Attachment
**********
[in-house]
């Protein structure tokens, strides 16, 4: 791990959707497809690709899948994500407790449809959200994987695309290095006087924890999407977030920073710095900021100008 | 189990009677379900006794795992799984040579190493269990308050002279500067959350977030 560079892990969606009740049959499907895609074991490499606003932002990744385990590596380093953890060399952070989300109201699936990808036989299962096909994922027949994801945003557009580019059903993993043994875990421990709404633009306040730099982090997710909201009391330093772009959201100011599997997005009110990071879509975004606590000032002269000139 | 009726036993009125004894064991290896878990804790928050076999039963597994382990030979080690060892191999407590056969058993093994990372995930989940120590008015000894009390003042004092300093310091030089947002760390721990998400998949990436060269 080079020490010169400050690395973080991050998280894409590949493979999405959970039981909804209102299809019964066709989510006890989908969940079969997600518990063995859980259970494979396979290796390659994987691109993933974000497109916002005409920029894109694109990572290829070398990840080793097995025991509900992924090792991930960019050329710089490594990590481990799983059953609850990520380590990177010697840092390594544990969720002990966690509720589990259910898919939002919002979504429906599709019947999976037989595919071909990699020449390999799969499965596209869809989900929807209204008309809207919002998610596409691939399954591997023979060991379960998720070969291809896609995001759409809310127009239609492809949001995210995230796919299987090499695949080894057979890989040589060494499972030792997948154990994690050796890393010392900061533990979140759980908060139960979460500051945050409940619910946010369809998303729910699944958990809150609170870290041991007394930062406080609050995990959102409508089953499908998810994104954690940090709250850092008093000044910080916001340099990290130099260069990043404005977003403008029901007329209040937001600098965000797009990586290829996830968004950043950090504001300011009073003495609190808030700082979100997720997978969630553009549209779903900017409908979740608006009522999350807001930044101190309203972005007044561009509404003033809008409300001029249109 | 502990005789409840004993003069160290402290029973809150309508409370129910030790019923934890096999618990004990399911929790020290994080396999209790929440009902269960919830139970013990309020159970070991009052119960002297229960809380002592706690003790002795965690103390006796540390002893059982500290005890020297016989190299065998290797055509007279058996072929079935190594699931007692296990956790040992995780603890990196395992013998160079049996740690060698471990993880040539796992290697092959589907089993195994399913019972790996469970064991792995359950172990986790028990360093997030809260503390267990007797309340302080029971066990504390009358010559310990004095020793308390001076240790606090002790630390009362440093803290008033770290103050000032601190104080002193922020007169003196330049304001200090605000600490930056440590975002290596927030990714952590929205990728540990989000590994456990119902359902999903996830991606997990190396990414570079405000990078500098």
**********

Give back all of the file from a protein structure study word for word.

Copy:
[in-house]
């Protein structure tokens, strides 16, 4: 791990959707497809690709899948994500407790449809959200994987695309290095006087924890999407977030920073710095900021100008 | 189990009677379900006794795992799984040579190493269990308050002279500067959350977030 560079892990969606009740049959499907895609074991490499606003932002990744385990590596380093953890060399952070989300109201699936990808036989299962096909994922027949994801945003557009580019059903993993043994875990421990709404633009306040730099982090997710909201009391330093772009959201100011599997997005009110990071879509975004606590000032002269000139 | 009726036993009125004894064991290896878990804790928050076999039963597994382990030979080690060892191999407590056969058993093994990372995930989940120590008015000894009390003042004092300093310091030089947002760390721990998400998949990436060269 080079020490010169400050690395973080991050998280894409590949493979999405959970039981909804209102299809019964066709989510006890989908969940079969997600518990063995859980259970494979396979290796390659994987691109993933974000497109916002005409920029894109694109990572290829070398990840080793097995025991509900992924090792991930960019050329710089490594990590481990799983059953609850990520380590990177010697840092390594544990969720002990966690509720589990259910898919939002919002979504429906599709019947999976037989595919071909990699020449390999799969499965596209869809989900929807209204008309809207919002998610596409691939399954591997023979060991379960998720070969291809896609995001759409809310127009239609492809949001995210995230796919299987090499695949080894057979890989040589060494499972030792997948154990994690050796890393010392900061533990979140759980908060139960979460500051945050409940619910946010369809998303729910699944958990809150609170870290041991007394930062406080609050995990959102409508089953499908998810994104954690940090709250850092008093000044910080916001340099990290130099260069990043404005977003403008029901007329209040937001600098965000797009990586290829996830968004950043950090504001300011009073003495609190808030700082979100997720997978969630553009549209779903900017409908979740608006009522999350807001930044101190309203972005007044561009509404003033809008409300001029249109 | 502990005789409840004993003069160290402290029973809150309508409370129910030790019923934890096999618990004990399911929790020290994080396999209790929440009902269960919830139970013990309020159970070991009052119960002297229960809380002592706690003790002795965690103390006796540390002893059982500290005890020297016989190299065998290797055509007279058996072929079935190594699931007692296990956790040992995780603890990196395992013998160079049996740690060698471990993880040539796992290697092959589907089993195994399913019972790996469970064991792995359950172990986790028990360093997030809260503390267990007797309340302080029971066990504390009358010559310990004095020793308390001076240790606090002790630390009362440093803290008033770290103050000032601190104080002193922020007169003196330049304001200090605000600490930056440590975002290596927030990714952590929205990728540990989000590994456990119902359902999903996830991606997990190396990414570079405000990078500098």